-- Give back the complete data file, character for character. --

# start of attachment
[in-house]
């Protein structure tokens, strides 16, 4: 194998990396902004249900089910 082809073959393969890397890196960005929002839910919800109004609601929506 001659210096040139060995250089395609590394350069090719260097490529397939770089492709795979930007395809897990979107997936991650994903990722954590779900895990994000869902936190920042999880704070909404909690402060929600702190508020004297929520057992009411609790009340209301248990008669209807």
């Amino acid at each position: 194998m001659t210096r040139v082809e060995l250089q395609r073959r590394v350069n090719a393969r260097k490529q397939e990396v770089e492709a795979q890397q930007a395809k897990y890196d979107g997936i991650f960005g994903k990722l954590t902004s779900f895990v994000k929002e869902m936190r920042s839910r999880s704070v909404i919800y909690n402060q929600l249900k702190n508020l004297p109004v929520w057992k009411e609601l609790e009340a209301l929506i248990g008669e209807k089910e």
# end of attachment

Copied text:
[in-house]
């Protein structure tokens, strides 16, 4: 194998990396902004249900089910 082809073959393969890397890196960005929002839910919800109004609601929506 001659210096040139060995250089395609590394350069090719260097490529397939770089492709795979930007395809897990979107997936991650994903990722954590779900895990994000869902936190920042999880704070909404909690402060929600702190508020004297929520057992009411609790009340209301248990008669209807």
């Amino acid at each position: 194998m001659t210096r040139v082809e060995l250089q395609r073959r590394v350069n090719a393969r260097k490529q397939e990396v770089e492709a795979q890397q930007a395809k897990y890196d979107g997936i991650f960005g994903k990722l954590t902004s779900f895990v994000k929002e869902m936190r920042s839910r999880s704070v909404i919800y909690n402060q929600l249900k702190n508020l004297p109004v929520w057992k009411e609601l609790e009340a209301l929506i248990g008669e209807k089910e």